The Different Types of Sensory Processing Disorder (SPD)

Sensory processing disorder, also known as sensory integration disorder or sensory integration dysfunction, is a neurological disorder dealing with the improper processing of environmental stimuli. Individuals with this disorder struggle to correctly absorb and react to sensory outputs such as light, sound, touch, and taste. Particular stimuli become very distressing, causing the individual to become visibly agitated or distraught.

The Three Types of SPD

Within an SPD diagnosis, there are several different categories.  The first, Type I, is sensory modulation disorder, in which an individual either over-responds or under-responds to sensory information. Children facing this disorder may appear frequently anxious, stubborn, or on edge. Type II, sensory based motor disorder, results in an individual exhibiting problems with motor planning. Finally, Type III, sensory discrimination disorder, shows as children who appear unfocused and disorganized.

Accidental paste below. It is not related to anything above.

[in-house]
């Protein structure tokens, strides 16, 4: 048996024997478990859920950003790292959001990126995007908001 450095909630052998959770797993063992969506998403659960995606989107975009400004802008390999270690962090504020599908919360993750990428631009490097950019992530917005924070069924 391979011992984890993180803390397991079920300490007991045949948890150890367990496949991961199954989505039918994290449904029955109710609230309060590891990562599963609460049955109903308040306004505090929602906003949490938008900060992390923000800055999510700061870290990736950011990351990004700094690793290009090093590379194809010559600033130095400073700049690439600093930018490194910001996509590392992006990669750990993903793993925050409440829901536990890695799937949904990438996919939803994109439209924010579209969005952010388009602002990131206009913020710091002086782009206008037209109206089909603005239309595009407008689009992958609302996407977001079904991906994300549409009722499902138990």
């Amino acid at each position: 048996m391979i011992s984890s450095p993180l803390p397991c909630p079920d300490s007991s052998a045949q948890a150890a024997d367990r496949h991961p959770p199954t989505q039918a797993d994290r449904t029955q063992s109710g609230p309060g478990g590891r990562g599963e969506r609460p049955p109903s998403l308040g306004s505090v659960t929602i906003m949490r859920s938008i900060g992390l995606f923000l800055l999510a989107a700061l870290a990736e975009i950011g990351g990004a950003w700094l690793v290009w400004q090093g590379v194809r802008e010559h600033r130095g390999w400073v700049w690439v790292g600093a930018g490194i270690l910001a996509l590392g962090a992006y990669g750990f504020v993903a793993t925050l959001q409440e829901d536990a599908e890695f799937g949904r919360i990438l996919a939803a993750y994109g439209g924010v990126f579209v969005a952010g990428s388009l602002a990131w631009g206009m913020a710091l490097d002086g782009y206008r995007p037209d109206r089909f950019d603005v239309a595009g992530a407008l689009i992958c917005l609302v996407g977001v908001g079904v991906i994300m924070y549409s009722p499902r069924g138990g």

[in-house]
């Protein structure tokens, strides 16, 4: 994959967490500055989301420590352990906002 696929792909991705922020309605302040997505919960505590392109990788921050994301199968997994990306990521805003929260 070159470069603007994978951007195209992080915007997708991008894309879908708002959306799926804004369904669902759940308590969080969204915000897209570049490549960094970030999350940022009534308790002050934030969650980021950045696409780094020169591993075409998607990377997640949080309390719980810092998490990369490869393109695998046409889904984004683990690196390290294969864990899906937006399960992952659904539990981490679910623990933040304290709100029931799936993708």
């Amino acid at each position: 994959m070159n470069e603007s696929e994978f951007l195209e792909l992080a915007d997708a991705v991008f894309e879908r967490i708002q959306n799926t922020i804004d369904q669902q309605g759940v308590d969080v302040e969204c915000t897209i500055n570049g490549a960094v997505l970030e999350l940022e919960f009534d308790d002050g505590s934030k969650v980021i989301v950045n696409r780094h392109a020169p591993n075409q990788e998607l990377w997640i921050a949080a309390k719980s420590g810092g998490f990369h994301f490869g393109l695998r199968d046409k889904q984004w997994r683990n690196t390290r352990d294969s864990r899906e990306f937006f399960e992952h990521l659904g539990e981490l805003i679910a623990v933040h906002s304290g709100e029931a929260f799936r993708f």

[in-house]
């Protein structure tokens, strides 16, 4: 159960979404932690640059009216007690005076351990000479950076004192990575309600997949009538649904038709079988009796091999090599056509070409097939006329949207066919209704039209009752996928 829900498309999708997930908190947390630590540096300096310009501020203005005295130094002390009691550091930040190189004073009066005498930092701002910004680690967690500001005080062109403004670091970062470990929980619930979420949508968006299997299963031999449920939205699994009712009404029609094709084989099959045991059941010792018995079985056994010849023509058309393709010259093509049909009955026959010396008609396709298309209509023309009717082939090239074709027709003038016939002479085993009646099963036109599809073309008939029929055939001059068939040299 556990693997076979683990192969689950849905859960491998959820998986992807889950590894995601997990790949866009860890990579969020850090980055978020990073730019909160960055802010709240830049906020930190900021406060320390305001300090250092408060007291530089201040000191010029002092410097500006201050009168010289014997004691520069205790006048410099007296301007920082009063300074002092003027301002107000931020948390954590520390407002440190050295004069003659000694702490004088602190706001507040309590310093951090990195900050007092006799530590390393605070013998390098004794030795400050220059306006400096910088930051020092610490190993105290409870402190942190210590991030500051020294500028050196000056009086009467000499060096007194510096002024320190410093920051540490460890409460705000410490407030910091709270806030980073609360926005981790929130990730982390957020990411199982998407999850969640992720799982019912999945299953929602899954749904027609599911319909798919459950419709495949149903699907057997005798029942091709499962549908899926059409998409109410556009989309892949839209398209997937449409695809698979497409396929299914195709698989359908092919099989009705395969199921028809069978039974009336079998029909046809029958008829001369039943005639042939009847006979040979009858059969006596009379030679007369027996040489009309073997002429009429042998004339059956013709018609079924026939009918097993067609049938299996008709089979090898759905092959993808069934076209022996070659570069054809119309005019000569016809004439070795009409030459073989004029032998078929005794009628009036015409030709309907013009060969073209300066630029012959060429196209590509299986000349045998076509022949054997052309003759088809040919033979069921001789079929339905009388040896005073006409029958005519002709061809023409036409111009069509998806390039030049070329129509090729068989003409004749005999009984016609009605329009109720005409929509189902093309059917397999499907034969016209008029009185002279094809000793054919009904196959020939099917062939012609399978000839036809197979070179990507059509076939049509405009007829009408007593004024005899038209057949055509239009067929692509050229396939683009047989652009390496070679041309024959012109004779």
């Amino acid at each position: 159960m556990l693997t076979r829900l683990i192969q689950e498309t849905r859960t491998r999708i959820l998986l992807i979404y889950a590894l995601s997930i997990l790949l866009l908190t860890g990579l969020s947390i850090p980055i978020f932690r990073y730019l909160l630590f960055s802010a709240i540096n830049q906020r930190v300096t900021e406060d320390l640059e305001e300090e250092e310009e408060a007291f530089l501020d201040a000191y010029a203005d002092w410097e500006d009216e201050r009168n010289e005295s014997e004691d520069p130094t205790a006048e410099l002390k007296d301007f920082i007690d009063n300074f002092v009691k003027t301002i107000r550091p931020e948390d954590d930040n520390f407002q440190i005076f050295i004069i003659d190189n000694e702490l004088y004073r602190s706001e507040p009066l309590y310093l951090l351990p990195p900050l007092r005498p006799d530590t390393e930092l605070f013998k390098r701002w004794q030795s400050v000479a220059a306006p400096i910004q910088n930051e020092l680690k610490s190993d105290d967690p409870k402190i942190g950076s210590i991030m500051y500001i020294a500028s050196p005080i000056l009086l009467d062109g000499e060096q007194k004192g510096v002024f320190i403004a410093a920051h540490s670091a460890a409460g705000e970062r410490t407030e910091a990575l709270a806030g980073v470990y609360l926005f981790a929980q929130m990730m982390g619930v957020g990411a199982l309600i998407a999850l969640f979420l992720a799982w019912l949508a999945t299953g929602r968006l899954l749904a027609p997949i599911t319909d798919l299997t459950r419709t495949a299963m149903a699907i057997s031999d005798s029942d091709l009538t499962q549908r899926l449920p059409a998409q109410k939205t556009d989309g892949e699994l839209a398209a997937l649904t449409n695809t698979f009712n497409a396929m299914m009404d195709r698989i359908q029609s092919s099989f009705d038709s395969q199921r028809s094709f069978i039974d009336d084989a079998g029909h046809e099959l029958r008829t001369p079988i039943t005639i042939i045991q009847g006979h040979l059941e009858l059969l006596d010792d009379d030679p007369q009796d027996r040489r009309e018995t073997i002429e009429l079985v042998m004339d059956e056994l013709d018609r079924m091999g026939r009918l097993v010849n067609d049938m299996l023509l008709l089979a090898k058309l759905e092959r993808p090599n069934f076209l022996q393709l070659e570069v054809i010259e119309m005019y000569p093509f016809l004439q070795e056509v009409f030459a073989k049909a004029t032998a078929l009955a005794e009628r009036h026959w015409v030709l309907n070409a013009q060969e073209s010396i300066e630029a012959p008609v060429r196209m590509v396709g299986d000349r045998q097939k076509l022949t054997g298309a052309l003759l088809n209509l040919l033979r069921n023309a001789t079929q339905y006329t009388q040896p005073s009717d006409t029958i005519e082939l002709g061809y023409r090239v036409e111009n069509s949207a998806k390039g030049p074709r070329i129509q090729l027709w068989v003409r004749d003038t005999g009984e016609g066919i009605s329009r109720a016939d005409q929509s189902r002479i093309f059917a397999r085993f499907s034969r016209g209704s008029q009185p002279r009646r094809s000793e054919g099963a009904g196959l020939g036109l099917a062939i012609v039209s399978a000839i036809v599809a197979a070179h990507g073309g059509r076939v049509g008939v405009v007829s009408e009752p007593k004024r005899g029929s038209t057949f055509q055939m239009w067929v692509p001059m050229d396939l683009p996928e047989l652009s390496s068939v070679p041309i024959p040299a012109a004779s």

The Impact on Speech

Often, these forms of SPD are connected to one or more speech and language disorders. When a child has trouble processing the world around him/her, it can result in a delay of speech acquisition since his/her brain is inundated with conflicting information. Disorders such as aphasia, or difficulty conveying spoken language, are common among people with SPD .

If you have noticed your child struggling with comprehending what is said to him/her or becomes extremely frustrated when not understood, s/he may be dealing with sensory processing disorder and could benefit from speech therapy. A qualified speech pathologist can hone in on how to bring your child’s language strengths to the forefront while working on the sensory challenges surrounding him.

Chicago Speech Therapy, LLC was founded by Karen George. Karen and her team of well-respected pediatric speech pathologists offer private, in-home one-on-one speech therapy sessions. Chicago Speech Therapy offers free, no obligation screenings.